...you don't need to buy any specialty rulers to make it. :)
Or for that matter, store them. Winner-winner-chicken dinner! :)
General Sewing Machine Setup for Paperpiecing
- Reduce your stitch length to 16–20 stitches per inch (1.3-1.6 mm). This perforates the paper and stabilizes the seam when you remove the pattern. [Learn more about stitch length here.]
- Reduce your machine's speed or just plain slow down. Sew only as fast as you can stay on the stitching lines.
- Install an open toe appliqué foot (sometimes called an 'embroidery' or 'satin stitch' foot) if you have one (it's easier to see where you're stitching with one installed).
- If your machine has a needle stop up, use it. The stitching goes faster when you don't have to lift the presser foot with every seam.
- As you stitch each seam, start and stop a generous 1/4” before and after the solid stitching lines. ALWAYS. Future lines of stitching secure the ends.
After adding each patch, press the unit as it was sewn to set the seam and then open. The SA is automatically pressed towards the last patch added.
Before adding the next patch, take a look to make sure the one you just added covers the space plus seam allowance that it is supposed to.
Steam is optional and usually curls the pattern.
If that bothers you, don't use steam. Sometimes I do. Sometimes I don't.
It truly depends on my mood.
Remember, as you follow this paper piecing tutorial, the printed and the fabric sides of this block are mirror-images of each other.
Corner Beam Unit (CB)
This is from the fabric side of the CB
Use a tiny dab of Elmer's Washable Glue Stick to position the Beam patch on the unprinted side of the pattern between the dashed placement lines.
The fabric patch shadows through to the front of our pattern, positioned between the dashed lines.
The wide end of the Beam shape sticks out past the edge of the pattern. Since we're going to trim to perfection at the end of piecing, it makes sense to have something to trim for a nice clean, straight cut.
With RST, align the long edge of either Corner patch with that of the Beam.
For a CB, the wide ends of both shapes are ALWAYS on the same side.
Wide end to wide end
Start your stitching on the wide end past the outside edge of the block, and end past the edge of the block on the teeny point side.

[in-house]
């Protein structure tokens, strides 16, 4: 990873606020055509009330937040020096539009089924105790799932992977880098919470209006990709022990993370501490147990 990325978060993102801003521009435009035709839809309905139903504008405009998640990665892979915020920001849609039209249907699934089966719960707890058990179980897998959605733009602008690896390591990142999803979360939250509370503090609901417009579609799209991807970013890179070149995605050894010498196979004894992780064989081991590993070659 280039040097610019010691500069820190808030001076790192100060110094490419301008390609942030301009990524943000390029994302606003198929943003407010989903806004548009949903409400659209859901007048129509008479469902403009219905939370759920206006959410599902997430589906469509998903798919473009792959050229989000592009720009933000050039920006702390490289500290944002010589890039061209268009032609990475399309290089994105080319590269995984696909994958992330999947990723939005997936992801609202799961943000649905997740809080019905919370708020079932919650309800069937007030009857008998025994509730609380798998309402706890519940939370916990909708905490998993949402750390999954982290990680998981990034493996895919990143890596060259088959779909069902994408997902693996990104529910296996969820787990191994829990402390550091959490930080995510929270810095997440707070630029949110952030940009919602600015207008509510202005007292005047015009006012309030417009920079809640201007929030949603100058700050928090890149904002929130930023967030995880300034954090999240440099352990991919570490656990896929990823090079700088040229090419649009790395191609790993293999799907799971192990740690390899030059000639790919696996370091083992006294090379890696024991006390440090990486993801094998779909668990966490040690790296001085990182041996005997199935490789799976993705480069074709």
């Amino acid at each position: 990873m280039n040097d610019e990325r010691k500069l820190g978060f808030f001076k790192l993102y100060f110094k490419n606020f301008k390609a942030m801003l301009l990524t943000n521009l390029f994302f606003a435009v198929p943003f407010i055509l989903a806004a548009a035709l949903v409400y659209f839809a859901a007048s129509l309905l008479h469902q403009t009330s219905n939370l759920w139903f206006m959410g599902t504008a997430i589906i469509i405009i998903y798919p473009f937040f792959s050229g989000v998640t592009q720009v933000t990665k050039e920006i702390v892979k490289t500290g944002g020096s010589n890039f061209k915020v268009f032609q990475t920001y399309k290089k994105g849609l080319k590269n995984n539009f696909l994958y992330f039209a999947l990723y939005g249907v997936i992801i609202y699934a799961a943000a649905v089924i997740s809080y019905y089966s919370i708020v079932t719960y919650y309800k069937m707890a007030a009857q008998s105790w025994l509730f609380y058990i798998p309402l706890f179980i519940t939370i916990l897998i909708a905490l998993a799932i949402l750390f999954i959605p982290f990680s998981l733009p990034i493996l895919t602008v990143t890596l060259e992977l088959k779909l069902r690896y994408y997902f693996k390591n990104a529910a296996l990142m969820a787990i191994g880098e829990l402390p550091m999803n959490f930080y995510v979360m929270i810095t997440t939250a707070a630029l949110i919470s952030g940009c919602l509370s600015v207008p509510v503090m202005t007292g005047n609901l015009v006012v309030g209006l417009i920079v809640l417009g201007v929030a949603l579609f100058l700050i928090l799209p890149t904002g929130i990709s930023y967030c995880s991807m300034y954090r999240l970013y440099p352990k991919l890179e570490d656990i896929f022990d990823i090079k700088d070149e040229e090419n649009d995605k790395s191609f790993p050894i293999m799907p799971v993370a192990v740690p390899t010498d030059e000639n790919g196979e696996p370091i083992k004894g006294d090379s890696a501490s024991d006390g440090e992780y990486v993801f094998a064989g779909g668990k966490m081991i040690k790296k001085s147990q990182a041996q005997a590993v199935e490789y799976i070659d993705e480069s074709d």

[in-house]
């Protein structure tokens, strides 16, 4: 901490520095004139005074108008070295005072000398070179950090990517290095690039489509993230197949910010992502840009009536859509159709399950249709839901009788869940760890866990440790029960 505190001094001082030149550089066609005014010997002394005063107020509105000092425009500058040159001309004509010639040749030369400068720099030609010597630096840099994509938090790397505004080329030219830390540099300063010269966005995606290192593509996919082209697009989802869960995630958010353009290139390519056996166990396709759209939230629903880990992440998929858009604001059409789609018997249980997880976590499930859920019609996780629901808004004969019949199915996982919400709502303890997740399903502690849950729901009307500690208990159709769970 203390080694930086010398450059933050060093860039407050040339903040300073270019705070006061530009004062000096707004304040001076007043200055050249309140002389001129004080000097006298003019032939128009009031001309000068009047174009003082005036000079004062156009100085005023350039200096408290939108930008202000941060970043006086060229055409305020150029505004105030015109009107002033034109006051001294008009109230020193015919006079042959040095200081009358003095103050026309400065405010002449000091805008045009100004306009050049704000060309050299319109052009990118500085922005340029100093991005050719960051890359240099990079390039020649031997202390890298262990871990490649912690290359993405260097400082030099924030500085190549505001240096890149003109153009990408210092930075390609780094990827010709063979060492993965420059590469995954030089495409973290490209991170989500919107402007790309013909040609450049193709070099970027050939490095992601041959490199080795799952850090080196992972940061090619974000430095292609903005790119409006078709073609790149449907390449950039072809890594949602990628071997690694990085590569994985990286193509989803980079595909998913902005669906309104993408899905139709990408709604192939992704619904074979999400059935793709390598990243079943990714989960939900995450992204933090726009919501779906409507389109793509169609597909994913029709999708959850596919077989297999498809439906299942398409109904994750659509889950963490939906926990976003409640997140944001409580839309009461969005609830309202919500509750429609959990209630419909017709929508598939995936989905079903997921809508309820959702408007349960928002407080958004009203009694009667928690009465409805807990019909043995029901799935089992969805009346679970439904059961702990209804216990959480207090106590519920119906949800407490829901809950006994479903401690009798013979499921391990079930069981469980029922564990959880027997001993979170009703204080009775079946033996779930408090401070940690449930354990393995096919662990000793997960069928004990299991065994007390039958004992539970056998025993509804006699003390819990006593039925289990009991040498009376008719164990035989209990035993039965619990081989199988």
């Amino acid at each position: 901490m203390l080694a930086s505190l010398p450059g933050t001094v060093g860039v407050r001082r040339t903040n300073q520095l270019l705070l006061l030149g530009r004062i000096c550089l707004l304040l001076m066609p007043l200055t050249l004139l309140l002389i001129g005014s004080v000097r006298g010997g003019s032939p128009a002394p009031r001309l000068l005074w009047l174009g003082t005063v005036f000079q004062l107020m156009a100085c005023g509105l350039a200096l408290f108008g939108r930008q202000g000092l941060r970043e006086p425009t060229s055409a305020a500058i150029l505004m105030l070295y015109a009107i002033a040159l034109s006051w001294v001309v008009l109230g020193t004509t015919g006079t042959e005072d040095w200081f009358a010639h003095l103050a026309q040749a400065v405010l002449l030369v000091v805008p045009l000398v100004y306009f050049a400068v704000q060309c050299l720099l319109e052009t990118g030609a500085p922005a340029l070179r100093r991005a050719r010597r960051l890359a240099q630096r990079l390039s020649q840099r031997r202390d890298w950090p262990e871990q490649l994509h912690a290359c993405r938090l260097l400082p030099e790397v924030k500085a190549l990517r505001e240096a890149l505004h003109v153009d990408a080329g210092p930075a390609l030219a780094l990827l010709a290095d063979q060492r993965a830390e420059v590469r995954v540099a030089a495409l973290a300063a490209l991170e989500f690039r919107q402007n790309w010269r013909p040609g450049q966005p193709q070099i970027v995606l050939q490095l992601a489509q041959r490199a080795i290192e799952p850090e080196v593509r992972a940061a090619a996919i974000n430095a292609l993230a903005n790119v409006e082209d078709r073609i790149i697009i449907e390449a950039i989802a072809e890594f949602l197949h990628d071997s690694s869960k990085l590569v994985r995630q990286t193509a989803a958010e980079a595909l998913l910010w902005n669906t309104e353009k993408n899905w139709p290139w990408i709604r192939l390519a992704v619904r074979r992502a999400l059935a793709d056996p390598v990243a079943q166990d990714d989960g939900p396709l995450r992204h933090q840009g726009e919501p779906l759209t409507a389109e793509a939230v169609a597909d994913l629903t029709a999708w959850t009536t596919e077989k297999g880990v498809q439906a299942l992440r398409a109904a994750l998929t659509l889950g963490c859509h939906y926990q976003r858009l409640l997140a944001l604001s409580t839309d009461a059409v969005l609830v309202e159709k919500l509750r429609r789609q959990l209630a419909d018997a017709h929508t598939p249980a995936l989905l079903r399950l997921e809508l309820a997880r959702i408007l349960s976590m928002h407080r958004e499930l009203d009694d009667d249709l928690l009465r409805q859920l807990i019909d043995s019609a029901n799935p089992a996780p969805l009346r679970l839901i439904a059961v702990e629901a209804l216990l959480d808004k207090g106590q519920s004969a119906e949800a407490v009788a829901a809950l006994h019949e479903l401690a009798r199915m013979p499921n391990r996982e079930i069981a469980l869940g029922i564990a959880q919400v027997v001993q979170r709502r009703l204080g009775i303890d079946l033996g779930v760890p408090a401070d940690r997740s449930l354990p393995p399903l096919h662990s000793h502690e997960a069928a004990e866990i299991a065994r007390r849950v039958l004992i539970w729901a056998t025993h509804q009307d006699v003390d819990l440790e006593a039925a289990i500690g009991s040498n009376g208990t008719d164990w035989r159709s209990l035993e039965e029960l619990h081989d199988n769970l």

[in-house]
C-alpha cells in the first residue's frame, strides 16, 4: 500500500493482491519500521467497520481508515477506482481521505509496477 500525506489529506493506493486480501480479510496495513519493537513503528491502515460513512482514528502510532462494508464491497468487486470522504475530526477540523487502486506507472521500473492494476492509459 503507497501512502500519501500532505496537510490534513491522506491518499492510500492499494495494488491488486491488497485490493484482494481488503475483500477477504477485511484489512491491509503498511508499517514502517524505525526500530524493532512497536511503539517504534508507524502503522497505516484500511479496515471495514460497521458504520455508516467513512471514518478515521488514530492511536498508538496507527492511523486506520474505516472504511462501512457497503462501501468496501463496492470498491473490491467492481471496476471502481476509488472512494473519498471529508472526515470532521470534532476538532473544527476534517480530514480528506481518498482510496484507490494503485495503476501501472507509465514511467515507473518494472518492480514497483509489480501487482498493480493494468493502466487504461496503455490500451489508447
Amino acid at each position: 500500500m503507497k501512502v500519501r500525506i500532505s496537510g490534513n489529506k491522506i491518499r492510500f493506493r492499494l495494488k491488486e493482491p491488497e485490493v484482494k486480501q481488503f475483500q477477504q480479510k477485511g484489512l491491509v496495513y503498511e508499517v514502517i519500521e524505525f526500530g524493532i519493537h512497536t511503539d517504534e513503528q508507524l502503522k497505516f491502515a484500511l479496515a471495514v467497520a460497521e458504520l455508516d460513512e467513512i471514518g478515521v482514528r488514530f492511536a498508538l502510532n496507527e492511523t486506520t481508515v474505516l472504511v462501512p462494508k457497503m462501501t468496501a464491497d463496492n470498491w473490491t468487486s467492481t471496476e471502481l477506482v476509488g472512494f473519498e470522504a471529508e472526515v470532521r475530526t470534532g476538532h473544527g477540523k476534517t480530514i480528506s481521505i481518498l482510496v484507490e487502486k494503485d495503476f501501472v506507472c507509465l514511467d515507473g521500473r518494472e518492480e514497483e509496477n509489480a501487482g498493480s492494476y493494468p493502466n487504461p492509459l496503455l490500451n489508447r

Repeat for the second Corner patch. It's a reverse or mirror image of the first one.
Again, wide end to wide end.
Below, you can see how our lines of stitching extend well-past the outside edges of the CB (red arrows).
At your cutting mat, position the 1/4” line on your ruler with the solid outline of the block (red arrow) and cut away the excess. I find it much easier to line up the ruler marks with those inside the block.
Maybe it's just my ol' far-sighted eyes.
The 1/4" line on the ruler is directly over the solid outline of the block (red arrow)
Repeat for the remaining three sides. Below is an untrimmed CB on the left and trimmed to perfection in the center. The trimmings are on the right.
As long as it's stitched directly on the lines, that skinny point is always perfectly 1/4” in from the edges. Entirely worth the fabric waste to have the point land exactly where it needs to be.
Since all our edges are on the straight of grain and are stable, it's OK to remove the paper and set aside these units until Step 3.
Diamond Rectangle Unit (DR)
Use a dab of your glue stick again to position the wrong side of the Diamond shape between the dashed placement guidelines on the unprinted side of the pattern.
I've been testing a new vellum for paper piecing. The numbering IS on the patterns you downloaded, so you'll be able to tell the printed from the unprinted side when constructing your block.